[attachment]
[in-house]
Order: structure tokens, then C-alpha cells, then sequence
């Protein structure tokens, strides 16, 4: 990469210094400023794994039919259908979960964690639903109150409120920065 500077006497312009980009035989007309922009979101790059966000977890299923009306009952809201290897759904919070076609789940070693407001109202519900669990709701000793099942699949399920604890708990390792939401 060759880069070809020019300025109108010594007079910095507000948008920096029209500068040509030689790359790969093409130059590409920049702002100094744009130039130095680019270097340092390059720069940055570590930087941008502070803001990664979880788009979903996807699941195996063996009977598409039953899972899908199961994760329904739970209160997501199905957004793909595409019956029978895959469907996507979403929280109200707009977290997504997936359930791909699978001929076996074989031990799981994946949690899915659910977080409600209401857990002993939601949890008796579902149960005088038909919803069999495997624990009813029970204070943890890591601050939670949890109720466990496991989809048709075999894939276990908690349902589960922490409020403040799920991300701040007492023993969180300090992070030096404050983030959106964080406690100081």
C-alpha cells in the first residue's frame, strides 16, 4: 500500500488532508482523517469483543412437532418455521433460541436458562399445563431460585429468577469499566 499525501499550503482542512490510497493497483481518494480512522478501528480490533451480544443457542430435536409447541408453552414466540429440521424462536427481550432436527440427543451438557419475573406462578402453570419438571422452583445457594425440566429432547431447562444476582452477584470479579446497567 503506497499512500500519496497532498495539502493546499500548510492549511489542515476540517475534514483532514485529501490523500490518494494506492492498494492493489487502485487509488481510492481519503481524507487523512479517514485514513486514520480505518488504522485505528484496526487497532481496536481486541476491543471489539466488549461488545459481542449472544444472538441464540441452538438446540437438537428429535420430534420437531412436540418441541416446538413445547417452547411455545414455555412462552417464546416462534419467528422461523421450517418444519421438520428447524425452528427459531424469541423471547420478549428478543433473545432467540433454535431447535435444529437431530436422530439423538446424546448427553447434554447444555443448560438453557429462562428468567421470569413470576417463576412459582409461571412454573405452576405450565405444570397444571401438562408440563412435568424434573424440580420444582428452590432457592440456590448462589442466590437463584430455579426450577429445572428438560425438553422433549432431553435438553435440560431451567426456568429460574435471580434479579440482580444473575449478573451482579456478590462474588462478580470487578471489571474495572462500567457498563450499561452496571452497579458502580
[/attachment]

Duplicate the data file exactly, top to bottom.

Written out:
[in-house]
Order: structure tokens, then C-alpha cells, then sequence
């Protein structure tokens, strides 16, 4: 990469210094400023794994039919259908979960964690639903109150409120920065 500077006497312009980009035989007309922009979101790059966000977890299923009306009952809201290897759904919070076609789940070693407001109202519900669990709701000793099942699949399920604890708990390792939401 060759880069070809020019300025109108010594007079910095507000948008920096029209500068040509030689790359790969093409130059590409920049702002100094744009130039130095680019270097340092390059720069940055570590930087941008502070803001990664979880788009979903996807699941195996063996009977598409039953899972899908199961994760329904739970209160997501199905957004793909595409019956029978895959469907996507979403929280109200707009977290997504997936359930791909699978001929076996074989031990799981994946949690899915659910977080409600209401857990002993939601949890008796579902149960005088038909919803069999495997624990009813029970204070943890890591601050939670949890109720466990496991989809048709075999894939276990908690349902589960922490409020403040799920991300701040007492023993969180300090992070030096404050983030959106964080406690100081």
C-alpha cells in the first residue's frame, strides 16, 4: 500500500488532508482523517469483543412437532418455521433460541436458562399445563431460585429468577469499566 499525501499550503482542512490510497493497483481518494480512522478501528480490533451480544443457542430435536409447541408453552414466540429440521424462536427481550432436527440427543451438557419475573406462578402453570419438571422452583445457594425440566429432547431447562444476582452477584470479579446497567 503506497499512500500519496497532498495539502493546499500548510492549511489542515476540517475534514483532514485529501490523500490518494494506492492498494492493489487502485487509488481510492481519503481524507487523512479517514485514513486514520480505518488504522485505528484496526487497532481496536481486541476491543471489539466488549461488545459481542449472544444472538441464540441452538438446540437438537428429535420430534420437531412436540418441541416446538413445547417452547411455545414455555412462552417464546416462534419467528422461523421450517418444519421438520428447524425452528427459531424469541423471547420478549428478543433473545432467540433454535431447535435444529437431530436422530439423538446424546448427553447434554447444555443448560438453557429462562428468567421470569413470576417463576412459582409461571412454573405452576405450565405444570397444571401438562408440563412435568424434573424440580420444582428452590432457592440456590448462589442466590437463584430455579426450577429445572428438560425438553422433549432431553435438553435440560431451567426456568429460574435471580434479579440482580444473575449478573451482579456478590462474588462478580470487578471489571474495572462500567457498563450499561452496571452497579458502580